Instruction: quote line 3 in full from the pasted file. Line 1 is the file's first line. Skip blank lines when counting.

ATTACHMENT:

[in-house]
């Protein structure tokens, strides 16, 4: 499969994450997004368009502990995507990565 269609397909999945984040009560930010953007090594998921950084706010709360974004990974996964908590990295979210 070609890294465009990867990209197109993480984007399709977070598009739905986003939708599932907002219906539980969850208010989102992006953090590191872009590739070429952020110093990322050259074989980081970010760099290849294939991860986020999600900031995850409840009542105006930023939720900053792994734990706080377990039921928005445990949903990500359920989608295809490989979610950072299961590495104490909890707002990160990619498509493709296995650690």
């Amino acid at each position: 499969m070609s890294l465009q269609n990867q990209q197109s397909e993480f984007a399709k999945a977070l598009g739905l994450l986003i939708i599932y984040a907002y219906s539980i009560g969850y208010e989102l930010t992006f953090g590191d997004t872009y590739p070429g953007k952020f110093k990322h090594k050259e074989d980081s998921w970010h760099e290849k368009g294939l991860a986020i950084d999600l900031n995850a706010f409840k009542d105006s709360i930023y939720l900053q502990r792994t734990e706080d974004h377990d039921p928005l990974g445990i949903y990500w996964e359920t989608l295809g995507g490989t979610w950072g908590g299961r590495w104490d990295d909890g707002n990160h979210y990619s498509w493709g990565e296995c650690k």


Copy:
């Amino acid at each position: 499969m070609s890294l465009q269609n990867q990209q197109s397909e993480f984007a399709k999945a977070l598009g739905l994450l986003i939708i599932y984040a907002y219906s539980i009560g969850y208010e989102l930010t992006f953090g590191d997004t872009y590739p070429g953007k952020f110093k990322h090594k050259e074989d980081s998921w970010h760099e290849k368009g294939l991860a986020i950084d999600l900031n995850a706010f409840k009542d105006s709360i930023y939720l900053q502990r792994t734990e706080d974004h377990d039921p928005l990974g445990i949903y990500w996964e359920t989608l295809g995507g490989t979610w950072g908590g299961r590495w104490d990295d909890g707002n990160h979210y990619s498509w493709g990565e296995c650690k």